Of the total sample, 29,333 (21,239 women and 8,094 men) had complete information on all variables of interest and were included for analyses. Participants’ age ranged from 50 to 96 years; men were slightly older (63.9 ± 6.7 years [mean ± SD]) than women (60.6 ± 7.1 years).

Total sleep duration of <6 h (“short” sleepers) was reported by 13.5% of participants, while 8.8% reported sleep duration of ≥9 h (“long” sleepers). Study population characteristics according to sleep duration are shown in Supplementary Table 1.

Table 1 shows a statistically significant association between MetSyn and longer sleep duration of from 8 to <9 h (odds ratio [OR] 1.16 [95% CI 1.08–1.25]) and ≥9 h (1.21 [1.10–1.34]) after adjustment. Risks for raised triglycerides and central obesity were significantly increased in long sleepers: OR 1.13 (1.02–1.24) and 1.12 (1.01–1.23), respectively. Associations between other components and longest sleep (≥9 h) were small and nonsignificant.

A higher proportion of those who reported poor health had MetSyn (31.9%) compared with those reporting good health (27.1%; χ2 = 48.45, P < 0.001), raising the possibility that poor health was responsible for the observed association. Therefore, a “healthy” subsample was identified, excluding those with hospital admission 6 months prior to study participation, past/present cancer and/or cardiovascular disease, physical inactivity, and poor self-rated health. In this healthy subsample, the association between MetSyn and long sleep remained, although the adjusted OR was slightly attenuated (1.19 [95% CI 1.06–1.34]) (Supplementary Table 2). Likewise, ORs across all MetSyn components remained similar across sleep duration categories.

As sleep duration declined with age (data not shown), the analysis was repeated stratifying by age (median split) (Supplementary Table 3). Middle-aged participants (50–61 years) with longest sleep duration (≥9 h) had an increased risk of MetSyn, impaired fasting glucose (IFG), and central obesity with ORs of 1.33 (95% CI 1.16–1.52), 1.17 (1.03–1.32), and 1.25 (1.09–1.42), respectively. Older participants (>61 years) with the longest sleep had increased odds of raised triglycerides (OR 1.18 [1.02–1.37]).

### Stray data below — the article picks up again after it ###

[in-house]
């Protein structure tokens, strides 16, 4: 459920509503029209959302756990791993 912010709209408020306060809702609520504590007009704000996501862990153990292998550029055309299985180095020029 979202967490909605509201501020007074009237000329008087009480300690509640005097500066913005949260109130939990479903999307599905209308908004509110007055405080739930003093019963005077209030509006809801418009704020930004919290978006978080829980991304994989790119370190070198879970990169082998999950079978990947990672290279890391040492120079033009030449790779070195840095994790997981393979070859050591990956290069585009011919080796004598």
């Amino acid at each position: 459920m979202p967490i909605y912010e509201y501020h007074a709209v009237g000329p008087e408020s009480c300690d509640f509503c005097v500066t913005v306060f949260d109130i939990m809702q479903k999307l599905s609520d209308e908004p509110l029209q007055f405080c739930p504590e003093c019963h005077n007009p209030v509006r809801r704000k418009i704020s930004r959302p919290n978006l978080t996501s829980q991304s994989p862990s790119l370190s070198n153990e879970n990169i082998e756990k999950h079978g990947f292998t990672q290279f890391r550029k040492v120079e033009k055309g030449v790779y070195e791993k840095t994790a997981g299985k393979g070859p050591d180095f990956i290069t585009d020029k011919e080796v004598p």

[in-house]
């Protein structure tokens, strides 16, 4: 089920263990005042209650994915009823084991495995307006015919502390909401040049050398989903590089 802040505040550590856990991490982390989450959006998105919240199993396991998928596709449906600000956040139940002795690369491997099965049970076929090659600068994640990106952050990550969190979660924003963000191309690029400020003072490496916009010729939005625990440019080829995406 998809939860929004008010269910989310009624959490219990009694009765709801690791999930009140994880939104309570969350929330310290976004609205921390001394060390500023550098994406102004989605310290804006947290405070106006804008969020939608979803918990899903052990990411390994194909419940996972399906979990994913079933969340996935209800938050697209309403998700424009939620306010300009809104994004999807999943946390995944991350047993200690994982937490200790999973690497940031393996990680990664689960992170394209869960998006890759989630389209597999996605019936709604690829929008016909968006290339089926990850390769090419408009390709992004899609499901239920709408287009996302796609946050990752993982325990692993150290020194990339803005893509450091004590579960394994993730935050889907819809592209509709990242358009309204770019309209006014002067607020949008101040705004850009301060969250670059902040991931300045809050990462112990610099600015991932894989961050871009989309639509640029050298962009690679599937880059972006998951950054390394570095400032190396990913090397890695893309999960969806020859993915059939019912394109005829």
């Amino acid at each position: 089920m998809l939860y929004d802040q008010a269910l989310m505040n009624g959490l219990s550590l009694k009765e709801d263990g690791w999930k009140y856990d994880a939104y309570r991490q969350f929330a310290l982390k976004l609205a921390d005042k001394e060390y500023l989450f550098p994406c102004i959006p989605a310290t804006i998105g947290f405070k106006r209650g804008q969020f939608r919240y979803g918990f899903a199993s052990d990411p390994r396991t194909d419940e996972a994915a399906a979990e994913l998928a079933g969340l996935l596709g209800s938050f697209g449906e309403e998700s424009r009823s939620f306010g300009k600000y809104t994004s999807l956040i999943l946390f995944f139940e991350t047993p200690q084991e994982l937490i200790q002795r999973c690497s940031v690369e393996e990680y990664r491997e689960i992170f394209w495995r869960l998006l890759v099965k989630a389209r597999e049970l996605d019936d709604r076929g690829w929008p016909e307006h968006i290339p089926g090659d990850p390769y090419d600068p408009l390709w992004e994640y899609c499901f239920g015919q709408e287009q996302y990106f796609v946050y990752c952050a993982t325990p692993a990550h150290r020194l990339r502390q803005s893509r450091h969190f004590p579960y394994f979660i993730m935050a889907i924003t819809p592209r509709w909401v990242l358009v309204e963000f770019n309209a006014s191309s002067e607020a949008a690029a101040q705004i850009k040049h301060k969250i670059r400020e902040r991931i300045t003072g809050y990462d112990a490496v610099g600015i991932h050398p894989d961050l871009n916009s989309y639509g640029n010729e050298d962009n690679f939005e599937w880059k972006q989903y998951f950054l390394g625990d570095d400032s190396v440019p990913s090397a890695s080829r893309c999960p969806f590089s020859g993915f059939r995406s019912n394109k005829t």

Our results demonstrate that self-reported long sleep duration is independently associated with a small, increased risk for MetSyn. Adjusted stratified age analysis revealed middle-aged participants with long sleep had increased risk of IFG and central obesity, while older participants were at increased risk of elevated triglycerides. There were nonstatistically significant associations between various components and long sleep after adjustment, except for raised triglycerides and central obesity in the total sample (which were statistically significant). Unlike previous studies, after adjustment, short sleep was unrelated to MetSyn and its components (2,8,9), possibly because of relationships diminishing with age (10).

Studies of sleep duration and MetSyn have produced inconsistent findings (25). Our study is in line with those indicating that long sleep is a potential risk factor for MetSyn (3,4) and supports a link between long sleep and increased IFG risk (9,11). Obstructive sleep apnea (OSA) may be responsible for the association (12). Although OSA diagnosis was unavailable, adjustment for snoring and daytime sleepiness—features of OSA—did not alter the relationship between long sleep and IFG. Longer sleep could be associated with circadian and/or hormonal alterations promoting insulin resistance. Conversely, chronic inflammation accompanying obesity may increase sleep duration as a result of metabolic and sleep-inducing effects of proinflammatory cytokines.